Interstate Jurisdiction Child Custody In California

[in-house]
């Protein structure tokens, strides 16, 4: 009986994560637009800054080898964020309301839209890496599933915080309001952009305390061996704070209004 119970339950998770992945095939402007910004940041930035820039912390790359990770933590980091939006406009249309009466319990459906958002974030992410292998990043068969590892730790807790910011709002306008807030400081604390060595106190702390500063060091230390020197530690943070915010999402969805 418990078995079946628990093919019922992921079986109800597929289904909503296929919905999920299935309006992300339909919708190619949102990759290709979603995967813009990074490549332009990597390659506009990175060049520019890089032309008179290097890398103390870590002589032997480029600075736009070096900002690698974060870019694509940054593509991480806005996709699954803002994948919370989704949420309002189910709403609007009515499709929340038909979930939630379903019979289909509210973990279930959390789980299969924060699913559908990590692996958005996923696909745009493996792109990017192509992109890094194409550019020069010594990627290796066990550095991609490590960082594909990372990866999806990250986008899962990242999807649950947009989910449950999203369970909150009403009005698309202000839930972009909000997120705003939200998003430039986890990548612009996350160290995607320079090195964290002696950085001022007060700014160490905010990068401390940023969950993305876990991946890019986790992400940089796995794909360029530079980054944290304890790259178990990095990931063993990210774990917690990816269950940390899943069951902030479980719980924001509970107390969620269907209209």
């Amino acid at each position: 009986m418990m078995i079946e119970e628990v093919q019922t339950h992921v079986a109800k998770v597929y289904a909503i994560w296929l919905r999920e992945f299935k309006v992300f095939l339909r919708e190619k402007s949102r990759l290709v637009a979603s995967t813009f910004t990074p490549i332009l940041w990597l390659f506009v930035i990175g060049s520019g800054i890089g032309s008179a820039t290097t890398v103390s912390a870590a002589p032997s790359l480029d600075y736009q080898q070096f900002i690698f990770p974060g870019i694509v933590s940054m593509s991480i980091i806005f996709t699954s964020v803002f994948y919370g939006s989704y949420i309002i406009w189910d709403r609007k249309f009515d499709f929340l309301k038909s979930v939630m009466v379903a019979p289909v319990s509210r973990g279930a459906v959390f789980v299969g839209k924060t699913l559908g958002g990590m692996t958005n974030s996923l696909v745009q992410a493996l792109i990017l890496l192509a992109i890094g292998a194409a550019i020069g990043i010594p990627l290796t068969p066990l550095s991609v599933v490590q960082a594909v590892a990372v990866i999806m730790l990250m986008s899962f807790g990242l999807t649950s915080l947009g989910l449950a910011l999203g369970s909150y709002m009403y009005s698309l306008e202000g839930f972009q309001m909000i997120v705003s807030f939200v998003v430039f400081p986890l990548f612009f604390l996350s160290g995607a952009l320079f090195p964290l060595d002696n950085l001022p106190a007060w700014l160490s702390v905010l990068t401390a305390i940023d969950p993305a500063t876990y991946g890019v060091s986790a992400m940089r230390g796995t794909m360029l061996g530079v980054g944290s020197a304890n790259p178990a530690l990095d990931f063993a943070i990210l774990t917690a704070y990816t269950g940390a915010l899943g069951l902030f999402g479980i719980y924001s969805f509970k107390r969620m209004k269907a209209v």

Generally, questions of interstate jurisdiction regarding child custody are settled in California under the provisions of the Uniform Child Custody Jurisdiction Act ( Fam. Code, 3400 et seq.; hereafter UCCJA). ( Wallace v. Superior Court (1993) 15 Cal. App. 4th 1182, 1184 [19 Cal. Rptr. 2d 157].) It was adopted in California in 1973 and has now been adopted by every state and the District of Columbia ( id. at p. 1186), including Michigan ( Mich. Comp. Laws Ann. 600.651 et seq.). In some instances, questions of jurisdiction are settled by the federal Parental Kidnapping Prevention Act (28 U.S.C.A. 1738A; hereafter PKPA), which preempts the UCCJA to the extent they may conflict. ( Wallace v. Superior Court, supra, 15 Cal. App. 4th at pp.1186-1187.) No issue requiring a resolution under the PKPA is raised here. A finding that California or another state has jurisdiction under the UCCJA is reviewed for substantial evidence. ( In re Marriage of Fox (1986) 180 Cal. App. 3d 862, 869 [225 Cal. Rptr. 823].) The same standard of review applies to a finding that California lacks jurisdiction following a resolution of conflicting evidence. ( Id. at p. 870.) By contrast, a determination that California lacks jurisdiction when the dispositive facts are uncontested is reviewed for abuse of discretion. ( Id. at pp. 869-870.) Under the UCCJA, as enacted in California, the only pertinent bases of jurisdiction in the present case are as follows: "(1) This state (A) is the home state of the child at the time of commencement of the proceeding, or (B) had been the child's home state within six months before commencement of the proceeding and the child is absent from this state because of removal or retention by a person claiming custody of the child or for other reasons, and a parent or person acting as parent continues to live in this state. (2) It is in the best interest of the child that a court of this state assume jurisdiction because (A) the child and the child's parents, or the child and at least one contestant, have a significant connection with this state, and (B) there is available in this state substantial evidence concerning the child's present or future care, protection, training, and personal relationships." ( Fam. Code, 3403, subd. (a)(1) & (2).) Michigan has enacted substantially similar provisions. ( Mich. Comp. Laws Ann. 600.653(a), (b).)